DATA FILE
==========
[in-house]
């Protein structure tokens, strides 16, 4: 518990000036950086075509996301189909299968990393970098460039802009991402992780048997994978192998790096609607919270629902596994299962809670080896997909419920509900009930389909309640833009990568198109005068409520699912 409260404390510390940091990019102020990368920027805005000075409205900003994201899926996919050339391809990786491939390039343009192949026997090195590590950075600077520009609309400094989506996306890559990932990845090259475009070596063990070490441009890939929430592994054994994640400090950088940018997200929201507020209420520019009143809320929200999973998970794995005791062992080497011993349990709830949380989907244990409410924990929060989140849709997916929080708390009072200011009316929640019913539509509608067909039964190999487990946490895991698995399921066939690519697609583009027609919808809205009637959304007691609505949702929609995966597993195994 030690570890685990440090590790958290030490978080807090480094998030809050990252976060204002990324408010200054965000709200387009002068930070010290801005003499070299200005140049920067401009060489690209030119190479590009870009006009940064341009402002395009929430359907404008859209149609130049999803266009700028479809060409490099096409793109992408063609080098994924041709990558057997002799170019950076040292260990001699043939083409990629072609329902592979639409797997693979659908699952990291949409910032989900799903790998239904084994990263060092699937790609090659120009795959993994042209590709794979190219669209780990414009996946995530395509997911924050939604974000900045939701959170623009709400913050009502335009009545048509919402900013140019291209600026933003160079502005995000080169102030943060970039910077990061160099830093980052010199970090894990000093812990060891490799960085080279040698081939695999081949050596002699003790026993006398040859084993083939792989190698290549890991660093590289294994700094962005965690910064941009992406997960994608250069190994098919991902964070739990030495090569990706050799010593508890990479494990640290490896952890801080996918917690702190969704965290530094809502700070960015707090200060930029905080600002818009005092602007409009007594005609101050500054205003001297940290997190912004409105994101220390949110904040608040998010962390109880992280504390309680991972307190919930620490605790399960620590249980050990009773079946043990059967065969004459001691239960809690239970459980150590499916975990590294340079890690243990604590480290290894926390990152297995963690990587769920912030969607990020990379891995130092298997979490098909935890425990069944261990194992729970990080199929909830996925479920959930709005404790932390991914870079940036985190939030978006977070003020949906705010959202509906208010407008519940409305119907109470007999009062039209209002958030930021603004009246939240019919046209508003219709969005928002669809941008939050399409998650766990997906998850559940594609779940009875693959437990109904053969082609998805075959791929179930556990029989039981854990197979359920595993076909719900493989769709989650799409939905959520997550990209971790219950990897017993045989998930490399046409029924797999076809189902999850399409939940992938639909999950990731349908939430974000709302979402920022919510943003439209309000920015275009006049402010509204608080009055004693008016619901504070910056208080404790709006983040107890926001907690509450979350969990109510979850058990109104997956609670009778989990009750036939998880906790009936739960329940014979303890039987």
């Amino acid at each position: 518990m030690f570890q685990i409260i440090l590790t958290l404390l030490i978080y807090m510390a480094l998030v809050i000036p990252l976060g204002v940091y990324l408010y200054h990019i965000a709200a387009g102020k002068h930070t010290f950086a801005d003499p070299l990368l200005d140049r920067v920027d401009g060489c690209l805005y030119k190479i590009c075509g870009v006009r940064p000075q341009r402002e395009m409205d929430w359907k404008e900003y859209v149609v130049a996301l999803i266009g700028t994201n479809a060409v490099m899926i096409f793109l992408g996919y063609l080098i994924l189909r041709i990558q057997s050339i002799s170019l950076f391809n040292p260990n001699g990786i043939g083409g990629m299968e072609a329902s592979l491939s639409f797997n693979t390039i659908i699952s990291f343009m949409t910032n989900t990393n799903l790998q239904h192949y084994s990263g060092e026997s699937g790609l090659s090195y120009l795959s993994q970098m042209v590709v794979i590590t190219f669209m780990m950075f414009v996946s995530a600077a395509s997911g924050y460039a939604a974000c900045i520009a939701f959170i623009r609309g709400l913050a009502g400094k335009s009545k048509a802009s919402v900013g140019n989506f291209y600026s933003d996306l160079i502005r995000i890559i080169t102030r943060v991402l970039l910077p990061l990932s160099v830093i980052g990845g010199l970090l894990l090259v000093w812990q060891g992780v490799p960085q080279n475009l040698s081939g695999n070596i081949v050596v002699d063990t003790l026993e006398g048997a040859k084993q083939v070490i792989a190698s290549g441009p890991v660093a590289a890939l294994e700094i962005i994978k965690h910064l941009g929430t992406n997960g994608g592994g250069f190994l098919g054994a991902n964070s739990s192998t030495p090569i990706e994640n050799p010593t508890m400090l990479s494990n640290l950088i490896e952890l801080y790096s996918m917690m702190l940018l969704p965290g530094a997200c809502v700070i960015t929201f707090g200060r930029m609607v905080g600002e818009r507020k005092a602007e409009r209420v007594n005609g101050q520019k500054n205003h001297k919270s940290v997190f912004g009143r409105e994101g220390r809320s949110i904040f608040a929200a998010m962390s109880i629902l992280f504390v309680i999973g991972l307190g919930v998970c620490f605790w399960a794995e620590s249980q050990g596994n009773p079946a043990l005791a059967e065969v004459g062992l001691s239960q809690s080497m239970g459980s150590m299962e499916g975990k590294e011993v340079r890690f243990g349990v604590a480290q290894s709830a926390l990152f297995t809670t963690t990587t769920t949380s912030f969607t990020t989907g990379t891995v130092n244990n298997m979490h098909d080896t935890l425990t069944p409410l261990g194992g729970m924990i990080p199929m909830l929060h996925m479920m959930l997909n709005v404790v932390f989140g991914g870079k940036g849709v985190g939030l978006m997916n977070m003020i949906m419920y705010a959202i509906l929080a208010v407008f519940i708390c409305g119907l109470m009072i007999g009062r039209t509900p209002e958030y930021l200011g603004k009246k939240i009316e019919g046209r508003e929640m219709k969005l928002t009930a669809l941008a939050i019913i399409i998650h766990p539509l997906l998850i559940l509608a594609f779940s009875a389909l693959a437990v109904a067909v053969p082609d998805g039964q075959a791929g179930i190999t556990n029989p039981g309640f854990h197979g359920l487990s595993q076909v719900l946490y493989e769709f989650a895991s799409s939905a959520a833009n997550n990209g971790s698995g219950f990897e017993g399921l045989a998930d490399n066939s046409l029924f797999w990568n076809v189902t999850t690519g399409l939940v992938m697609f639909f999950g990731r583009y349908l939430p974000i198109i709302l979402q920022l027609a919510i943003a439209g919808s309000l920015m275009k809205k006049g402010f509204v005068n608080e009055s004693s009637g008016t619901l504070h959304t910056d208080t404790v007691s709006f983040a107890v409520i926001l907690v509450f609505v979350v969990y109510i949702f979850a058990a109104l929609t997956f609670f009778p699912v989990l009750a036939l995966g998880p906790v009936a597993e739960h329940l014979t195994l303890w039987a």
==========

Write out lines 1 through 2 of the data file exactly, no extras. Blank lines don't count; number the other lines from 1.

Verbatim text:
[in-house]
């Protein structure tokens, strides 16, 4: 518990000036950086075509996301189909299968990393970098460039802009991402992780048997994978192998790096609607919270629902596994299962809670080896997909419920509900009930389909309640833009990568198109005068409520699912 409260404390510390940091990019102020990368920027805005000075409205900003994201899926996919050339391809990786491939390039343009192949026997090195590590950075600077520009609309400094989506996306890559990932990845090259475009070596063990070490441009890939929430592994054994994640400090950088940018997200929201507020209420520019009143809320929200999973998970794995005791062992080497011993349990709830949380989907244990409410924990929060989140849709997916929080708390009072200011009316929640019913539509509608067909039964190999487990946490895991698995399921066939690519697609583009027609919808809205009637959304007691609505949702929609995966597993195994 030690570890685990440090590790958290030490978080807090480094998030809050990252976060204002990324408010200054965000709200387009002068930070010290801005003499070299200005140049920067401009060489690209030119190479590009870009006009940064341009402002395009929430359907404008859209149609130049999803266009700028479809060409490099096409793109992408063609080098994924041709990558057997002799170019950076040292260990001699043939083409990629072609329902592979639409797997693979659908699952990291949409910032989900799903790998239904084994990263060092699937790609090659120009795959993994042209590709794979190219669209780990414009996946995530395509997911924050939604974000900045939701959170623009709400913050009502335009009545048509919402900013140019291209600026933003160079502005995000080169102030943060970039910077990061160099830093980052010199970090894990000093812990060891490799960085080279040698081939695999081949050596002699003790026993006398040859084993083939792989190698290549890991660093590289294994700094962005965690910064941009992406997960994608250069190994098919991902964070739990030495090569990706050799010593508890990479494990640290490896952890801080996918917690702190969704965290530094809502700070960015707090200060930029905080600002818009005092602007409009007594005609101050500054205003001297940290997190912004409105994101220390949110904040608040998010962390109880992280504390309680991972307190919930620490605790399960620590249980050990009773079946043990059967065969004459001691239960809690239970459980150590499916975990590294340079890690243990604590480290290894926390990152297995963690990587769920912030969607990020990379891995130092298997979490098909935890425990069944261990194992729970990080199929909830996925479920959930709005404790932390991914870079940036985190939030978006977070003020949906705010959202509906208010407008519940409305119907109470007999009062039209209002958030930021603004009246939240019919046209508003219709969005928002669809941008939050399409998650766990997906998850559940594609779940009875693959437990109904053969082609998805075959791929179930556990029989039981854990197979359920595993076909719900493989769709989650799409939905959520997550990209971790219950990897017993045989998930490399046409029924797999076809189902999850399409939940992938639909999950990731349908939430974000709302979402920022919510943003439209309000920015275009006049402010509204608080009055004693008016619901504070910056208080404790709006983040107890926001907690509450979350969990109510979850058990109104997956609670009778989990009750036939998880906790009936739960329940014979303890039987």